46 And Mary said,
“My soul magnifies the Lord,
47 and my spirit rejoices in God my Savior,
48 for he has looked on the humble estate of his servant.
For behold, from now on all generations will call me blessed;
49 for he who is mighty has done great things for me,
and holy is his name.
50 And his mercy is for those who fear him
from generation to generation.
51 He has shown strength with his arm;
he has scattered the proud in the thoughts of their hearts;
52 he has brought down the mighty from their thrones
and exalted those of humble estate;
53 he has filled the hungry with good things,
and the rich he has sent away empty.
54 He has helped his servant Israel,
in remembrance of his mercy,
55 as he spoke to our fathers,
to Abraham and to his offspring forever.” (Luke 1: 46-55)
For to us a child is born, to us a son is given; and the government shall be upon his shoulder, and his name shall be called Wonderful Counselor, Mighty God, Everlasting Father, Prince of Peace. (Isaiah 9:6)
Last week as I was reading commentaries to prep for worship, I came across the information that Mary’s name not only means ‘Beloved’, as we all expect, but also means ‘Rebellious”.
I kinda love this.
When I was a kid doing Christmas Pageants, the most coveted role for the 11 year old girl was to be Mary. Mary, the Most Highly Favoured, got to put on a flowy blue outfit, sit centre stage and hold the Baby Jesus, all the while looking pious and demure. The ‘less highly favoured’ were relegated to the back of the stage with tinsel wings and halos. I never landed the role of Mary. Mary was reserved for the girls with long blond curls and the ability to not roll their eyes at the herd of 11 year old shepherds. I had short, dark hair, glasses and strong opinions so I got to be in the back row of angels where I could glare at the sheep and make faces at the Wise Men. (Or, as I was one year, I played the back end of a camel. I think my strong opinions must’ve really gotten under my music teacher’s skin that year. )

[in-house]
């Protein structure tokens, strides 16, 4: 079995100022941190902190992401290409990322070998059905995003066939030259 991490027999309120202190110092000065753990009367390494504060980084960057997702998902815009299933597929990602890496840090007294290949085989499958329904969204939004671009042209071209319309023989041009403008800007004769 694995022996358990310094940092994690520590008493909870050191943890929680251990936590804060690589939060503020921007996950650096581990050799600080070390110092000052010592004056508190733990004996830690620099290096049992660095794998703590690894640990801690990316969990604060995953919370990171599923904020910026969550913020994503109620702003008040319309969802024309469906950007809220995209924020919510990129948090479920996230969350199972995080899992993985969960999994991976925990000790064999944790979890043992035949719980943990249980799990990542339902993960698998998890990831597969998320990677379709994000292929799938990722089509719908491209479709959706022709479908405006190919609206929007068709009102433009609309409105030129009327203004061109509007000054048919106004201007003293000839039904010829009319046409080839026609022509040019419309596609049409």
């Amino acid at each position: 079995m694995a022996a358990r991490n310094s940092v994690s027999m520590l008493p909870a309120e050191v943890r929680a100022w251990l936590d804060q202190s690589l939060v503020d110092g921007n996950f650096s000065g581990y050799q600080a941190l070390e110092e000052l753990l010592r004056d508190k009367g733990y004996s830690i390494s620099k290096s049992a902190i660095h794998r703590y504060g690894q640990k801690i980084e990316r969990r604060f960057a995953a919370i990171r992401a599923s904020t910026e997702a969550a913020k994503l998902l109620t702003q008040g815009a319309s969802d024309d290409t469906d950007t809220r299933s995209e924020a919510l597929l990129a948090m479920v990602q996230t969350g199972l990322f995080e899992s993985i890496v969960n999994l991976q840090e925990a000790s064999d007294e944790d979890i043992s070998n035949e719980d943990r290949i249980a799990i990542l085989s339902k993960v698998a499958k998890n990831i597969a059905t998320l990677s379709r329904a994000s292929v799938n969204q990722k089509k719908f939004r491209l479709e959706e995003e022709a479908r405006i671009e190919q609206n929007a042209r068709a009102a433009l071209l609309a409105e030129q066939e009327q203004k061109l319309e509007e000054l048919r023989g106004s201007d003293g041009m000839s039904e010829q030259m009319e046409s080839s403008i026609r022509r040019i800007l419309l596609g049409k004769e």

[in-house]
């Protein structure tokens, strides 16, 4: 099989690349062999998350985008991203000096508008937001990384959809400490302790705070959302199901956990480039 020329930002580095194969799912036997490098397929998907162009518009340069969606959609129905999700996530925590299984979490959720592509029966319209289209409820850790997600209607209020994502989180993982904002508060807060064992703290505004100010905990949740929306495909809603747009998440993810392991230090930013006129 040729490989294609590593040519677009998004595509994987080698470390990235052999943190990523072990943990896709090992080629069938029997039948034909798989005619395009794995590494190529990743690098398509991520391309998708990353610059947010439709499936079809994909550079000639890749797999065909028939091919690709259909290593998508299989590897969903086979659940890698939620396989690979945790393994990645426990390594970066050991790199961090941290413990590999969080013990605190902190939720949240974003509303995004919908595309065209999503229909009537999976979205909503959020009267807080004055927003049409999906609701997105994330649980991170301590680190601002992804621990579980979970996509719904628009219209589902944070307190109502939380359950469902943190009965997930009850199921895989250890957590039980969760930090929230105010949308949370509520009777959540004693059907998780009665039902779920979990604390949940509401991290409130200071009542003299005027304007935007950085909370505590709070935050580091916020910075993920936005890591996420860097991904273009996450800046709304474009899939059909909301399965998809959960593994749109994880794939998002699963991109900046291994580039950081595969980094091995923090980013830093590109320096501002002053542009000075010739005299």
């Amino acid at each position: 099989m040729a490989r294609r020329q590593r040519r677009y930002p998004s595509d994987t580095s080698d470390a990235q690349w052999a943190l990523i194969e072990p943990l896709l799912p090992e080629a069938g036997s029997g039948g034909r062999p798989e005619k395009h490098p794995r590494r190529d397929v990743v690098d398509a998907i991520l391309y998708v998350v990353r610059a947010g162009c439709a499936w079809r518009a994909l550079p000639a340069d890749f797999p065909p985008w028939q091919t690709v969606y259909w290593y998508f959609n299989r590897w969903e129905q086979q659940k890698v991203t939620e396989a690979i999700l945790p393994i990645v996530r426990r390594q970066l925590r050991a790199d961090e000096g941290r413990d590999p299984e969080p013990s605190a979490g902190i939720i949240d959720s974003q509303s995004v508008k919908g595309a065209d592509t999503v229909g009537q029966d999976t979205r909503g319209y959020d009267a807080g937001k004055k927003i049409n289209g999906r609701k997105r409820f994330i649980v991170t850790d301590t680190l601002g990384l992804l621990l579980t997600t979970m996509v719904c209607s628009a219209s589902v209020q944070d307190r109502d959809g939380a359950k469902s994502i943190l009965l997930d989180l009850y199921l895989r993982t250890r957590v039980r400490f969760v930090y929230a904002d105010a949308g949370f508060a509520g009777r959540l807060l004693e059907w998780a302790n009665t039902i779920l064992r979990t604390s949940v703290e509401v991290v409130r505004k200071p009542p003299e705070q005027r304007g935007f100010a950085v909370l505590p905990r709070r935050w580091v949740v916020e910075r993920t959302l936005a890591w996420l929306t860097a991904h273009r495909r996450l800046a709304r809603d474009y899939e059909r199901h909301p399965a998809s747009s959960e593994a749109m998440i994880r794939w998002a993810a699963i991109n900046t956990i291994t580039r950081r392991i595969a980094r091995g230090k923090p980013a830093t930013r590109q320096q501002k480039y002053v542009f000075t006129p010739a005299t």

So, its with a little bit of delight that when I return to our faith stories and I find a gritty, rebellious Mary who, as she celebrated her pregnancy with her sister, also plotted overthrowing the government.
“He has brought the mighty down from their thrones and exalted those of humble estate”.
You go, girl!!!
And I ponder about what we’ve done to Mary, and why she has become a symbol of piety and purity rather than a symbol of anger and rebellion. What has happened that we have lost the strength of this young woman and sanitized her into being unrecognizable? Why is it better that Mary is pious, instead of rebellious?
We don’t much like people rebelling against systems and calling out oppression, do we. I think many of us are far more comfortable with being conflict avoidant and saying things like “it’s the thought that counts” or “you need to look at the intent”. We especially don’t like it on a smaller scale, where the principles and ideals can look you full in the face and deny your self-hood. We have sanitized Mary out of the fullness of who she is because we aren’t comfortable with rebellion. We aren’t comfortable with our systems being torn away. We aren’t comfortable with what we know being overthrown.
But, at the end of the day, its only when we recognize that Mary needs to be rebellious, that we can fully embrace that we need a Saviour. A Saviour who will bring down the mighty. A Saviour who will exalt the humble. A Saviour who will, as we say these days “Speak truth to power”.
I need to recognize this Rebellious Mary, because I need my fullness to also be recognize. My short-haired, glasses wearing, opinionated fullness. Because this is where systems can be dismantled. And this is where our salvation can be born. So, when you read Mary’s Magnificat this year, join me in claiming all of who she is, and join me in claiming all of who you are. Because that’s where Jesus can be born. Our Saviour with the system on his shoulder, not with the system over his head. The Saviour who is called Wonderful, Mighty, but also who brings with him the system of Peace. A full Saviour, who loves the fullness of who we are.
Merry Christmas, my dear Bethel Friends. You are Loved.